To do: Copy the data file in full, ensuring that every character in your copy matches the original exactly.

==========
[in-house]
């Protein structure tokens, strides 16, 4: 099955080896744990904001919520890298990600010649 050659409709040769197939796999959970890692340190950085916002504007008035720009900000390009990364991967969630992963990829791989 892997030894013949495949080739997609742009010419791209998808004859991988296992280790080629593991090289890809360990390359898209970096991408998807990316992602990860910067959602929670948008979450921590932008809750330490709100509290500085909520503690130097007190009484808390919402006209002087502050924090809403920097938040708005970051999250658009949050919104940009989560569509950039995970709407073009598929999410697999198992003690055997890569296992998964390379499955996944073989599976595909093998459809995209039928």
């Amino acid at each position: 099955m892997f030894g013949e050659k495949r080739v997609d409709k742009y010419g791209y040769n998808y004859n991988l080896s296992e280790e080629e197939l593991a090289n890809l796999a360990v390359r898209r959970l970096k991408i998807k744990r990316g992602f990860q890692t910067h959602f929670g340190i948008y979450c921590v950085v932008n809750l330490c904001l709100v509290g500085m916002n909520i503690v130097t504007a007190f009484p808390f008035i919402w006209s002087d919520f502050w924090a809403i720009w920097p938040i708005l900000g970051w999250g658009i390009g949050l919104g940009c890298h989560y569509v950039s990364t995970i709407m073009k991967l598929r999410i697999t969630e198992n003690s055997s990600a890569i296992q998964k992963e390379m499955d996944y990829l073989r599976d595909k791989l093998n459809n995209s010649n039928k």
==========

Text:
[in-house]
């Protein structure tokens, strides 16, 4: 099955080896744990904001919520890298990600010649 050659409709040769197939796999959970890692340190950085916002504007008035720009900000390009990364991967969630992963990829791989 892997030894013949495949080739997609742009010419791209998808004859991988296992280790080629593991090289890809360990390359898209970096991408998807990316992602990860910067959602929670948008979450921590932008809750330490709100509290500085909520503690130097007190009484808390919402006209002087502050924090809403920097938040708005970051999250658009949050919104940009989560569509950039995970709407073009598929999410697999198992003690055997890569296992998964390379499955996944073989599976595909093998459809995209039928």
């Amino acid at each position: 099955m892997f030894g013949e050659k495949r080739v997609d409709k742009y010419g791209y040769n998808y004859n991988l080896s296992e280790e080629e197939l593991a090289n890809l796999a360990v390359r898209r959970l970096k991408i998807k744990r990316g992602f990860q890692t910067h959602f929670g340190i948008y979450c921590v950085v932008n809750l330490c904001l709100v509290g500085m916002n909520i503690v130097t504007a007190f009484p808390f008035i919402w006209s002087d919520f502050w924090a809403i720009w920097p938040i708005l900000g970051w999250g658009i390009g949050l919104g940009c890298h989560y569509v950039s990364t995970i709407m073009k991967l598929r999410i697999t969630e198992n003690s055997s990600a890569i296992q998964k992963e390379m499955d996944y990829l073989r599976d595909k791989l093998n459809n995209s010649n039928k």